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The Future of Food

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Th Future of Food was the theme, the title of the three-day session of the Canadian Federation of Agriculture AGM held in Ottawa earlier this week. It stimulated lots of discussion. Mostly, it stimulated lots of enthusiasm as it identified not only a fresh way of thinking about how to improve the future of agriculture in Canada, but a way that recognized the value of all types of agricultural approaches and the real connections they have to the health and well-being of everyone who eats.

The fresh way of thinking was best captured by a guest speaker, Grace Skogstad, a political scientist from the University of Toronto and one who has focussed on the politics of agriculture for decades. She saw it as a shift from an approach based solely on the production needs of agriculture; what she called "the politics of production", to one based on a "politics of collective action"; a strategy based on what is in common to all who eat: food.

I found this exciting for two reasons. One, a very personal one, is based on the realization that two years ago, I knew nothing about the politics of agriculture. My involvement since, brought about by BSE and meat inspection regulations that effectively hamstrung my agricultural enterprise, has not only opened my eyes to the complexity of the politics of agriculture, but has taught me how important it is that farmers be involved in it.

The other reason is that I feel that I've become involved at the beginning of an exciting turning point; a real time of change for agriculture, what it represents and what opportunities it will afford over time for all who farm. I get to be involved in an important change initiative. This doesn't happen every day.

Sometimes it takes a disaster, or near disaster to bring about change. That was essentially what the background information presented by Julie Robinson on the reasons for the Food 2030 Strategy Britain has developed was. Julie, a Special Advisor to the President of the National Farmer's Union for England and Wales spoke to the conference via telephone from the UK for about 45 minutes, and outlined some of the reasons why the strategy was developed in the first place.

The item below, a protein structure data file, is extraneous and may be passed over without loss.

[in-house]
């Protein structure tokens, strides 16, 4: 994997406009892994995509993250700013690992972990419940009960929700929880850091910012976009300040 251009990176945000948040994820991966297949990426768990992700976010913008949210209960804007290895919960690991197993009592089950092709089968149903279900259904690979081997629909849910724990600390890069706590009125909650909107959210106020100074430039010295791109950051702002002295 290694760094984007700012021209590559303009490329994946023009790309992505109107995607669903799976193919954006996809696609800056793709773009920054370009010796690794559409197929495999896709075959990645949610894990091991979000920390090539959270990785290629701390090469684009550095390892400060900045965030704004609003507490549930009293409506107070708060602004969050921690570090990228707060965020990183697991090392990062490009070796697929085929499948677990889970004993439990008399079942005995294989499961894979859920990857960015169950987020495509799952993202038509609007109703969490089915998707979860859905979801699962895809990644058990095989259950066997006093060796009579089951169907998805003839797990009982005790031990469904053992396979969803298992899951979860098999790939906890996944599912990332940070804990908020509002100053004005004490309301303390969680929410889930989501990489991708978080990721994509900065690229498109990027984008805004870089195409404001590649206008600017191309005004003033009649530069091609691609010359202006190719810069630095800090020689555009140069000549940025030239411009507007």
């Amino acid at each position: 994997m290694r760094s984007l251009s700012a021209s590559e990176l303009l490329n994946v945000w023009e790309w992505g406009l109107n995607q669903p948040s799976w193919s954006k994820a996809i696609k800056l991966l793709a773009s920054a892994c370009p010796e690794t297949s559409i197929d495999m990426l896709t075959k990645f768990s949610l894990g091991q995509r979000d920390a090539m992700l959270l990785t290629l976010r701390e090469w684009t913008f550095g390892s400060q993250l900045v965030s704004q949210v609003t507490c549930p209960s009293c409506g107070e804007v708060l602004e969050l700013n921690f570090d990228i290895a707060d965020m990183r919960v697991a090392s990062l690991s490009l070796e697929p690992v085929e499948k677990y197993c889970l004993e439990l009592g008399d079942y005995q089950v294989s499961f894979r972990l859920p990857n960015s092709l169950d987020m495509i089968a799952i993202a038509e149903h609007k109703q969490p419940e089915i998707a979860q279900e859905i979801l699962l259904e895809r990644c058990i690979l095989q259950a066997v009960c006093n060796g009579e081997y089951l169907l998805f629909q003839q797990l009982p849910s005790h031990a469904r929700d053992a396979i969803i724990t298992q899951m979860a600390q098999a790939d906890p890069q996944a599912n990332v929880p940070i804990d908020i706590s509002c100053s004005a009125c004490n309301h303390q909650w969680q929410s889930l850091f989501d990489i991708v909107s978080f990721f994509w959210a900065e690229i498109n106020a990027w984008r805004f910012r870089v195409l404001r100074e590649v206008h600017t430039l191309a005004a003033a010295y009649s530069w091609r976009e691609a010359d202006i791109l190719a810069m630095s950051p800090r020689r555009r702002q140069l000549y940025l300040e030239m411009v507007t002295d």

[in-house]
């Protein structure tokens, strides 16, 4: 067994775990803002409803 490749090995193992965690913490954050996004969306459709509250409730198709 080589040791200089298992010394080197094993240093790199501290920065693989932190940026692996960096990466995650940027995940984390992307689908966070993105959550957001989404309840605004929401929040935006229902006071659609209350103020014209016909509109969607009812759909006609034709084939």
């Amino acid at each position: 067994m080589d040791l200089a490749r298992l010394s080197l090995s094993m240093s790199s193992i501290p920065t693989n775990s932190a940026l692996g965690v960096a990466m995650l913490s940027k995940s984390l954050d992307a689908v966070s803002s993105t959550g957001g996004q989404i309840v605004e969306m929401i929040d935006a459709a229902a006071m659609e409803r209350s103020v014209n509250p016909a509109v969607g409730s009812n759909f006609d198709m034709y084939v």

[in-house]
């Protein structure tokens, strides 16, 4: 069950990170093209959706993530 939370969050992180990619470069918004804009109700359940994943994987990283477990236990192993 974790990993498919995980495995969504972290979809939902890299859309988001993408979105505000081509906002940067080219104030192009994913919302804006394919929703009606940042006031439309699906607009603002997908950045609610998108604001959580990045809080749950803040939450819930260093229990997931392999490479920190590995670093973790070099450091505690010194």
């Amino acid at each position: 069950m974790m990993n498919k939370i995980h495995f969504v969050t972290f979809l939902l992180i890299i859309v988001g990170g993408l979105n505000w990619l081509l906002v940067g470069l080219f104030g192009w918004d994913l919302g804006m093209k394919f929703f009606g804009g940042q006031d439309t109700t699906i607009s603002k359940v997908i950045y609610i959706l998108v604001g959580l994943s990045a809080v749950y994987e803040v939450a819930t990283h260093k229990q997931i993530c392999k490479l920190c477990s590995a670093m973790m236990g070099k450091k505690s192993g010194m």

In 2001 the discovery of foot and mouth disease in some of Britain's farm animals resulted a social and financial catastrophe for the British farm industry; the slaughter of about 10 million farm animals and cost to the economy of in the neighborhood of $80 Billion. It led to the worst food supply situation for Britain since WWII.

Agriculture became an industry that required rescuing.

She explained that what began as a rescue strategy soon evolved into some broader realizations that a new approach was needed.

And so the problems brought on by disease was countered by an approach based on a "why farming matters" question.

Food 2030 is a 30-year national strategy that was brought about by a disaster, but which was helped along by what she referred to as a "perfect storm" of other driving factors; other social and environmental concerns, public health issues, climate change concerns, world price spikes for energy and commodities and public demand for better and more locally produced food. And, so while Canada hasn't had to endure a foot and mouth disease catastrophe, agriculture in Canada is in real trouble. Plus, we have the same social, environmental, health, climate, cost and public demand concerns as does Britain and most other countries.

It is worth reading the Food 2030 strategy from these points of view. It is also worth reading it because it presents an approach the CFA will be paying close attention to as it moves toward helping the creation of a National Food Strategy for Canada.

As do many others, I think a National Food Strategy is important and worth supporting.

Strategies developed to meet 30 and 50-year goals may, for some, sound like pie-in-the-sky dreams. But, far better this than continuing on an almost guaranteed downward-sloped path based on current short term thinking.

One last thought. I found it notable that much of the credit for stimulating the Food 2030 change approach was attributed to public demand for change. Without public demand, change won't happen. Without the participation of all affected and interested people, and that especially includes us in the community agriculture sector, all of whom should be hearing promise in these change initiatives, change won't occur. It's why we have, in BC, representation of the sector on the BCAC: to influence government policy in ways that acknowledge our needs and interests. We need to assure this sector's voice is heard.
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